I learned later through a less emotional source that my strapping brother—my health nut of a Spartan-racing, selfie-taking sibling—was driven to the emergency room earlier that day by my step-mom, complaining of dizziness. After several minutes, he went unconscious. A team of doctors descended, but nobody could figure out what was happening. It was clear he had an infection, but what, how, and why was uncertain. The ER was flummoxed. Eventually an echocardiogram was ordered and a tumor the size of a racquetball was discovered, flopping back and forth in Brad's left atrial valve. An atrial myxoma is a rare non-cancerous tumor that grows on the heart and, if caught, can be easily removed. In my brother's case, however, the tumor was infected with a secondary staph infection, causing it to become friable and throw off little blood clots to his extremities. Brad suffered between 11 and 15 mini strokes, and after undergoing surgery to have the tumor removed, he woke up to temporary paralysis on the left side of his body and the inability to speak, swallow, or open his right eye. He couldn't verbalize what he was feeling and instead made sounds that pierced straight through me: chilling, guttural howls that reminded me of that scene in the movie Blackfish when they separate the mother Shamu from her baby.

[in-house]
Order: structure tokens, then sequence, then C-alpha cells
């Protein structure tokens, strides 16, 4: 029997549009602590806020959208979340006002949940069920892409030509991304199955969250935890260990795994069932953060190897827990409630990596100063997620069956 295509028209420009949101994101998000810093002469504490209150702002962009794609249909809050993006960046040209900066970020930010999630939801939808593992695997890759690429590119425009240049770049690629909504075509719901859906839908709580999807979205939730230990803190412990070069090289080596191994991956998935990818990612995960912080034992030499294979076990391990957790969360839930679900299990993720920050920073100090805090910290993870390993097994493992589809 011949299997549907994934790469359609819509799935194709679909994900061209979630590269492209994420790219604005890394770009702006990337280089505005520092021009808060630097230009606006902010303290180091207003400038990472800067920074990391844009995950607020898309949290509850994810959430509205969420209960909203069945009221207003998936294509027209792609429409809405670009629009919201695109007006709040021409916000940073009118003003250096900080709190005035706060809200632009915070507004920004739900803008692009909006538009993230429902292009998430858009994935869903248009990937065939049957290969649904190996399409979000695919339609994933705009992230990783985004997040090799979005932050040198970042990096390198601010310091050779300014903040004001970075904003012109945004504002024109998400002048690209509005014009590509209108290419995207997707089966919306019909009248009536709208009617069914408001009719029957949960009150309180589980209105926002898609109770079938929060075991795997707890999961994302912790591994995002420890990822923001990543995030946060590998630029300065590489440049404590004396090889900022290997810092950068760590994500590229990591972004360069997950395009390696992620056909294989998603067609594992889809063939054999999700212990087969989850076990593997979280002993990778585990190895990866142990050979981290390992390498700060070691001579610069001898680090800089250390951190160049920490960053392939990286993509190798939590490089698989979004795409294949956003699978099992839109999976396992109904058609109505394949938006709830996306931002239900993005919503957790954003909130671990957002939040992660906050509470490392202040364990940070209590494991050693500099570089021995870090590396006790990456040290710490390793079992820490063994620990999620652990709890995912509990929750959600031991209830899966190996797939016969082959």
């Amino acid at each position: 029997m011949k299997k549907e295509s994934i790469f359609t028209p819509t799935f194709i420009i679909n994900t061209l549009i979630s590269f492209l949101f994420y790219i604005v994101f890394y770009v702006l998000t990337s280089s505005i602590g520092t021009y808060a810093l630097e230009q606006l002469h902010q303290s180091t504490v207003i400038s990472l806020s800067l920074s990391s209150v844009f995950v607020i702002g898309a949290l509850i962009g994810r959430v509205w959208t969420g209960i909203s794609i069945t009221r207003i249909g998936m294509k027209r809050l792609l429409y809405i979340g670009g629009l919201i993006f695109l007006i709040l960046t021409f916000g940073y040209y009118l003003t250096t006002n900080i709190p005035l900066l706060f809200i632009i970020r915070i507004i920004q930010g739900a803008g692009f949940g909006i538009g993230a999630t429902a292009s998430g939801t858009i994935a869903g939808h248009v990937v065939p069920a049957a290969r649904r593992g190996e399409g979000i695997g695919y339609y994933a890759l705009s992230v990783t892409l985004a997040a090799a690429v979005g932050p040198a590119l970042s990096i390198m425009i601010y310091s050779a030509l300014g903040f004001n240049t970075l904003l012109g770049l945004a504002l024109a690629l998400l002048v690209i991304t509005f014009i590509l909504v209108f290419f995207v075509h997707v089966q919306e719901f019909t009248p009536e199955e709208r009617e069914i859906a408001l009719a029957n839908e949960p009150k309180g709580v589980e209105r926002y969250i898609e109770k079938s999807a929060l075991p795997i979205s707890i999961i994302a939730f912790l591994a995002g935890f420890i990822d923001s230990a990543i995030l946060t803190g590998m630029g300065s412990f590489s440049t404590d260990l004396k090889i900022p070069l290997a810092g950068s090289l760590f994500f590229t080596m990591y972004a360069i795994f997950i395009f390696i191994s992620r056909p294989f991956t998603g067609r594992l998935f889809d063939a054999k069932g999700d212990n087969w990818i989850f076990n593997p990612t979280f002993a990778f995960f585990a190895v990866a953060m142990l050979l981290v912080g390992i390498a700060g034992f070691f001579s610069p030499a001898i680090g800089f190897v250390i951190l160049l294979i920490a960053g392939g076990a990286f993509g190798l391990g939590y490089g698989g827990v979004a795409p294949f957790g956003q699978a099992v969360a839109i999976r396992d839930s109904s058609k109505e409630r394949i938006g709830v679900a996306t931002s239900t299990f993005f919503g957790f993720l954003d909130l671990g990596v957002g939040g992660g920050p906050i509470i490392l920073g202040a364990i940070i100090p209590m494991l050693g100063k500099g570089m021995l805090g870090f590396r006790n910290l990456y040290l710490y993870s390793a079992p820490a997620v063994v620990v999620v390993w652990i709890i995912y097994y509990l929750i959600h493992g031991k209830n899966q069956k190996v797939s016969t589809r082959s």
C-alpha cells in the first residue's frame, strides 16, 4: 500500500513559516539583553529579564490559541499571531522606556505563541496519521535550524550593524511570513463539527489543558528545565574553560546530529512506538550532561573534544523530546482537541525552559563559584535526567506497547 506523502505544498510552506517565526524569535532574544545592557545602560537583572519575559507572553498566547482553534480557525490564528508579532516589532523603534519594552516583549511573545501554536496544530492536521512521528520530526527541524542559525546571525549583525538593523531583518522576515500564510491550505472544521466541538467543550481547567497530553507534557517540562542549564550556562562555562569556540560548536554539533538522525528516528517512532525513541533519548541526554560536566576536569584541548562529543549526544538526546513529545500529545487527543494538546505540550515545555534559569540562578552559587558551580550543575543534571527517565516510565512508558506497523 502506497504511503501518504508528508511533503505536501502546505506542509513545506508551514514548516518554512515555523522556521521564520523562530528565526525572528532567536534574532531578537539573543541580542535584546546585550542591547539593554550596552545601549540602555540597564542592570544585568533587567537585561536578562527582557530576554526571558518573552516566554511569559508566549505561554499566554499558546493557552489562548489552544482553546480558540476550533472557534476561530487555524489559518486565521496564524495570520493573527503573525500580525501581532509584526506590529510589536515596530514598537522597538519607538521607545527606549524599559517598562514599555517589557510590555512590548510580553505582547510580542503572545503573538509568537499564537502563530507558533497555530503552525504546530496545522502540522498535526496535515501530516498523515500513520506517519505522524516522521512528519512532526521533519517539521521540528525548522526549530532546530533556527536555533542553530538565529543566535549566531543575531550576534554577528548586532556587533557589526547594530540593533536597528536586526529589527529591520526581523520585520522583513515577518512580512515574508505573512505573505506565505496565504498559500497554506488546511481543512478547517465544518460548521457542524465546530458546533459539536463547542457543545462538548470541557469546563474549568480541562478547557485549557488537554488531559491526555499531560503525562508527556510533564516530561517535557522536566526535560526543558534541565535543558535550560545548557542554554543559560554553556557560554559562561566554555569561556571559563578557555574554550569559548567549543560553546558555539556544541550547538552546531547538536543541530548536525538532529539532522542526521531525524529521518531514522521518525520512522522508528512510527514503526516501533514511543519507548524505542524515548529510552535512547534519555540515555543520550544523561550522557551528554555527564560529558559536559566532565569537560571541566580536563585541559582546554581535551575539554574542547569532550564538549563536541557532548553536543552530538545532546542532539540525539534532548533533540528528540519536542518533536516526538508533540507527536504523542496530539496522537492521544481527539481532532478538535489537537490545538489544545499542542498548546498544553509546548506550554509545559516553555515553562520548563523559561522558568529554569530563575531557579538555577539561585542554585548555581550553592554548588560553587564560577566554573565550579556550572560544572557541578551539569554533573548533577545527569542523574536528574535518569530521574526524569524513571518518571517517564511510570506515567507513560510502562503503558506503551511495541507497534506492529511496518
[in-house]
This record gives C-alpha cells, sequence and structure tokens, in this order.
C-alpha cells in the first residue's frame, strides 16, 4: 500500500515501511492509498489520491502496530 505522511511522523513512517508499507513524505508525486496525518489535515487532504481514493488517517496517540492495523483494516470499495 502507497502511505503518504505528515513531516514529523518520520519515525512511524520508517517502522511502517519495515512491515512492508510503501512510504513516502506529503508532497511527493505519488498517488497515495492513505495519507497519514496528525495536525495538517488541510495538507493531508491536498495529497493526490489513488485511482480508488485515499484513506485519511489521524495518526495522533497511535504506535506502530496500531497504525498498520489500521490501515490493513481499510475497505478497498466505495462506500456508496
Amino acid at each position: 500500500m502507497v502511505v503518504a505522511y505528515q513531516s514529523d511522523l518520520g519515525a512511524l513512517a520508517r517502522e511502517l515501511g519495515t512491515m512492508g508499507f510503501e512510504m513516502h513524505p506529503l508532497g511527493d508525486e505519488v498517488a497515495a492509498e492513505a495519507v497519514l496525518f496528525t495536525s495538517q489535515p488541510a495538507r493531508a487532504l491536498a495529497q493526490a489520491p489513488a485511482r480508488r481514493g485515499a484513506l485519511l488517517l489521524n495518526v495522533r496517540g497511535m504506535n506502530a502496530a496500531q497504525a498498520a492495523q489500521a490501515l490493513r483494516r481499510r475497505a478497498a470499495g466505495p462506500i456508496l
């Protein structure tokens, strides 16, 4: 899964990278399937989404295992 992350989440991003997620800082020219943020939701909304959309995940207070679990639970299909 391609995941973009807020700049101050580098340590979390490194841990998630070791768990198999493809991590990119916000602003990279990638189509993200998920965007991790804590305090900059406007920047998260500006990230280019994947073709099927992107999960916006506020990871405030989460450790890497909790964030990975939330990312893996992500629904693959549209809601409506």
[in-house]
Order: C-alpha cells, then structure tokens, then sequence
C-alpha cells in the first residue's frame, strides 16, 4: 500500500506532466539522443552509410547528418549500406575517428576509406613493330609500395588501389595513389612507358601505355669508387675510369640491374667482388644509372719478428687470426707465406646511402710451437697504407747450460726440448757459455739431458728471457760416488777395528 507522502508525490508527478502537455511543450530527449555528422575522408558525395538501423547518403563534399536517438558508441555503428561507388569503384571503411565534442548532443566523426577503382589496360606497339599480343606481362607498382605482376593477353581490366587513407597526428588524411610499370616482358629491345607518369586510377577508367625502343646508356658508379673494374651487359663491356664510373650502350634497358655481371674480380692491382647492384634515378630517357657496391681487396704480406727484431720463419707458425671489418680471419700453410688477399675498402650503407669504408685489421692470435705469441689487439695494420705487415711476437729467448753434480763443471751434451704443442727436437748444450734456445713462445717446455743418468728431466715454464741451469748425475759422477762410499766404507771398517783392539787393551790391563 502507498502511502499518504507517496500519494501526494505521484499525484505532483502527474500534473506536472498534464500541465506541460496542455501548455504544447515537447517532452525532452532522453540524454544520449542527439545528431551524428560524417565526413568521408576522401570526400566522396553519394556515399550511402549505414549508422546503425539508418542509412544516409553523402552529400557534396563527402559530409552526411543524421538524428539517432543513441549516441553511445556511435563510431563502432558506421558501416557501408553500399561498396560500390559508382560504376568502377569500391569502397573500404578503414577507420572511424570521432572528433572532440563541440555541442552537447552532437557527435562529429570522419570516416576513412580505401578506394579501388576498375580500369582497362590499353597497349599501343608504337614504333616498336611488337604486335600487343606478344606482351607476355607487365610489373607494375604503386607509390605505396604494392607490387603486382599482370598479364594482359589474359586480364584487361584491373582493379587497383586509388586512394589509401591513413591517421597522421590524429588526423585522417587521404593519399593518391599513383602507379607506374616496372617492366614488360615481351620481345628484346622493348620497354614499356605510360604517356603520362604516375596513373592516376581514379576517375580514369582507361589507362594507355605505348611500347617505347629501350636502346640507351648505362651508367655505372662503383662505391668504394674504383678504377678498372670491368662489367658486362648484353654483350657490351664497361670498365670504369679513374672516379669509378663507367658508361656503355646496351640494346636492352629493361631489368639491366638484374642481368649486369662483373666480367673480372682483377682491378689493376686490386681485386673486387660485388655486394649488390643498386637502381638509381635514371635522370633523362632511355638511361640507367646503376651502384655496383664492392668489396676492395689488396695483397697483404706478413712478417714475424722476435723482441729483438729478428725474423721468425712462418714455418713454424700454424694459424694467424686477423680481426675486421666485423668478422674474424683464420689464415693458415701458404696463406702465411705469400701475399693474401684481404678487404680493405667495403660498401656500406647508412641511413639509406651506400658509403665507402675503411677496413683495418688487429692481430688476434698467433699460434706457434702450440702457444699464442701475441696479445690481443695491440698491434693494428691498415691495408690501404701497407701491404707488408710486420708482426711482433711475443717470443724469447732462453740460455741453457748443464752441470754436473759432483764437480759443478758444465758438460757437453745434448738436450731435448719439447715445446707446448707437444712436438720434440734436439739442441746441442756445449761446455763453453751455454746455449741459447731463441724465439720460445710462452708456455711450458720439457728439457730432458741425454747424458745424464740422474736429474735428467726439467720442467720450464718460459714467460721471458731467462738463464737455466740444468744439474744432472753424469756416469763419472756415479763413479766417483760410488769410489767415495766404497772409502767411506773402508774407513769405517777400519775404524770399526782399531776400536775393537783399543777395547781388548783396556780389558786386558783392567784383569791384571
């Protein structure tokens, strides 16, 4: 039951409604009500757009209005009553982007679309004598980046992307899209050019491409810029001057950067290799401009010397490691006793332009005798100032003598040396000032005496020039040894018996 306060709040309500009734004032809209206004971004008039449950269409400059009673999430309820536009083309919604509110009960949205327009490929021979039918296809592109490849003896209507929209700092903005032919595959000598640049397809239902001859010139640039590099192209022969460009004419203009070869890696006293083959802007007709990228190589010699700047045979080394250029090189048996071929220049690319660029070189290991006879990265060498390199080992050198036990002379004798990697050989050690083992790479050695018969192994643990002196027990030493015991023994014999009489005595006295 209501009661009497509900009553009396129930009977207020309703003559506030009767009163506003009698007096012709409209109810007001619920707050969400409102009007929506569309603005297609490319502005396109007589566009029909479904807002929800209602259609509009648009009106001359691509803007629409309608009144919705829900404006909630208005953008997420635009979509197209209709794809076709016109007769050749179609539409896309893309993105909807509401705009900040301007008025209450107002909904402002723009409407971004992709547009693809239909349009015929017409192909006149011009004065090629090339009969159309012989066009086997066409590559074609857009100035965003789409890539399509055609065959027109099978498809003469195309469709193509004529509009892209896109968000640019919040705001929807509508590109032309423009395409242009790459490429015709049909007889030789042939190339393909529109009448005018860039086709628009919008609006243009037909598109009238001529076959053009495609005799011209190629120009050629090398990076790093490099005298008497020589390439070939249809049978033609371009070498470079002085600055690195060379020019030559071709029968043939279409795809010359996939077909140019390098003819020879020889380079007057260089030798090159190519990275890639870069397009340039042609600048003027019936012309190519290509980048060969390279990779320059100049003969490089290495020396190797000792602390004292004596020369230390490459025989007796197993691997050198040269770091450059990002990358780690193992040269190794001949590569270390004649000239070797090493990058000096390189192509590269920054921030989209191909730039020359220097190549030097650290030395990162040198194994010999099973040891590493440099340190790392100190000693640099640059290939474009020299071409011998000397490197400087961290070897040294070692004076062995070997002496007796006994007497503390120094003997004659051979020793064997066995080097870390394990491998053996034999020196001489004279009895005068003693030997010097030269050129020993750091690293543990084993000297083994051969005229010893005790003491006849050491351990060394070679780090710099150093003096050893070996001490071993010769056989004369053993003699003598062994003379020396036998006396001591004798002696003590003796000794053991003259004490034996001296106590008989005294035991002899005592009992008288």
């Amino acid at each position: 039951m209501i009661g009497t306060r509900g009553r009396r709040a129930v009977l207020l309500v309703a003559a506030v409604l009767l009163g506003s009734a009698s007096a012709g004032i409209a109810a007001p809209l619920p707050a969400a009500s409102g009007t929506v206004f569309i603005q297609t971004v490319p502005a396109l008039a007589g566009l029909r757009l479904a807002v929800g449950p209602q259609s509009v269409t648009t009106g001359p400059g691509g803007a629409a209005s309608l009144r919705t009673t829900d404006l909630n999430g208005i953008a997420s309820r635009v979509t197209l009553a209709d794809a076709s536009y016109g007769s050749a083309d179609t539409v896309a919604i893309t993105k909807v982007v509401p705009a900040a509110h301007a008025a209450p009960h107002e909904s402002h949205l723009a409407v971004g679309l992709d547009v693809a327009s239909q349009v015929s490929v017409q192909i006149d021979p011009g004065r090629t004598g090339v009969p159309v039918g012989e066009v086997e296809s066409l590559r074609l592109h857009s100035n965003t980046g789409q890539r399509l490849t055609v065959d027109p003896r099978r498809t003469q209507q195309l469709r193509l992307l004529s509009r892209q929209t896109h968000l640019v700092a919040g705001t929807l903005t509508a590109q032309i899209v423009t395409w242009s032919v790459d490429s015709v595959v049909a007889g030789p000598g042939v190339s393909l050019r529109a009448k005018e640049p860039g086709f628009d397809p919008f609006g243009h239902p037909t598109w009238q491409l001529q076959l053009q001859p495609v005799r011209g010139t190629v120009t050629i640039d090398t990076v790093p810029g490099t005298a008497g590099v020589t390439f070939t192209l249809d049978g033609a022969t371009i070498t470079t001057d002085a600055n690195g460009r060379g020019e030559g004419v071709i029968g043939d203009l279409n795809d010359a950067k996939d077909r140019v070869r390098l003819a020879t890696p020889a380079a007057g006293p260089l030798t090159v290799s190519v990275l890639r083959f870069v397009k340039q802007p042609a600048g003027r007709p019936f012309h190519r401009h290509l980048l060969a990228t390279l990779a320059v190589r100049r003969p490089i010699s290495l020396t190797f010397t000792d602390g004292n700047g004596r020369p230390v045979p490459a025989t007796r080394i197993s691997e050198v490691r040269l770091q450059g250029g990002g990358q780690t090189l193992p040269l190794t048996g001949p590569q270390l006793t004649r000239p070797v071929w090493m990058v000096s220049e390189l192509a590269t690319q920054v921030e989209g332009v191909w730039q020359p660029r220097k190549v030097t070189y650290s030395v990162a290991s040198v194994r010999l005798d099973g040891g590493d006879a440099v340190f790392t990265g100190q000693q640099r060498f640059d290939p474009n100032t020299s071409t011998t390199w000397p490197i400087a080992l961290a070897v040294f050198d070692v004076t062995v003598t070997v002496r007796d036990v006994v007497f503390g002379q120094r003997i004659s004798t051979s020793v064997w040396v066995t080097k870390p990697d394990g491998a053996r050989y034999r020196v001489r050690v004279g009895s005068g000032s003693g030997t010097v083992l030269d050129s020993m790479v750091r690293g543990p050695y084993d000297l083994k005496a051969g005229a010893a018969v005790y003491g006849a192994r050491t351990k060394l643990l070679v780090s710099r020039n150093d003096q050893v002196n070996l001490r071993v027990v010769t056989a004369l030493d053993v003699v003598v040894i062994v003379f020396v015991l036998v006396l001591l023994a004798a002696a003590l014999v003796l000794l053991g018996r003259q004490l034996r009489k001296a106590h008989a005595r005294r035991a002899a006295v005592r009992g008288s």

Before releasing Brad to rehab, the hospital put in a feeding tube. Twenty-four hours later, his white blood cell count was up to 28,000. Again, nobody knew what was happening. My father insisted the rehab clinic evaluate his abdomen to ensure the tube was in correctly. It wasn't; it was leaking fluid into the rest of his body. Brad was rushed to a second hospital where an emergency laparoscopy was performed to clean out his insides and replace the tube.